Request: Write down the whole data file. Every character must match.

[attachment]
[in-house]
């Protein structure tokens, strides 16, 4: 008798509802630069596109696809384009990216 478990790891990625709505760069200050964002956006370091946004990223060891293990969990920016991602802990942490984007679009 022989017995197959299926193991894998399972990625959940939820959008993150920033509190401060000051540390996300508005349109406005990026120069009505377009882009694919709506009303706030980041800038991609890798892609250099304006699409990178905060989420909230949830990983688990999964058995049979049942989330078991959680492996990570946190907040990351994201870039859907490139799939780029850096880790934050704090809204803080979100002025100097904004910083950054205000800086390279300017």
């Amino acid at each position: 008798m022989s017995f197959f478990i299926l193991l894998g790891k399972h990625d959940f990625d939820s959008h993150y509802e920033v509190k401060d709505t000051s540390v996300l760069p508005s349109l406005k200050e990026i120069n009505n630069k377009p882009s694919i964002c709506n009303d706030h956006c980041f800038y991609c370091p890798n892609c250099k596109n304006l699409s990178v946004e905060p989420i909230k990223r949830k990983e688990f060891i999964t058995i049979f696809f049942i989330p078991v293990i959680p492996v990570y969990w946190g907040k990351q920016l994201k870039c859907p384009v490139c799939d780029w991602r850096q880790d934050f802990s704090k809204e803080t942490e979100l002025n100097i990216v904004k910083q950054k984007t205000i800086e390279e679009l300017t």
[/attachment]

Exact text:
[in-house]
């Protein structure tokens, strides 16, 4: 008798509802630069596109696809384009990216 478990790891990625709505760069200050964002956006370091946004990223060891293990969990920016991602802990942490984007679009 022989017995197959299926193991894998399972990625959940939820959008993150920033509190401060000051540390996300508005349109406005990026120069009505377009882009694919709506009303706030980041800038991609890798892609250099304006699409990178905060989420909230949830990983688990999964058995049979049942989330078991959680492996990570946190907040990351994201870039859907490139799939780029850096880790934050704090809204803080979100002025100097904004910083950054205000800086390279300017």
């Amino acid at each position: 008798m022989s017995f197959f478990i299926l193991l894998g790891k399972h990625d959940f990625d939820s959008h993150y509802e920033v509190k401060d709505t000051s540390v996300l760069p508005s349109l406005k200050e990026i120069n009505n630069k377009p882009s694919i964002c709506n009303d706030h956006c980041f800038y991609c370091p890798n892609c250099k596109n304006l699409s990178v946004e905060p989420i909230k990223r949830k990983e688990f060891i999964t058995i049979f696809f049942i989330p078991v293990i959680p492996v990570y969990w946190g907040k990351q920016l994201k870039c859907p384009v490139c799939d780029w991602r850096q880790d934050f802990s704090k809204e803080t942490e979100l002025n100097i990216v904004k910083q950054k984007t205000i800086e390279e679009l300017t």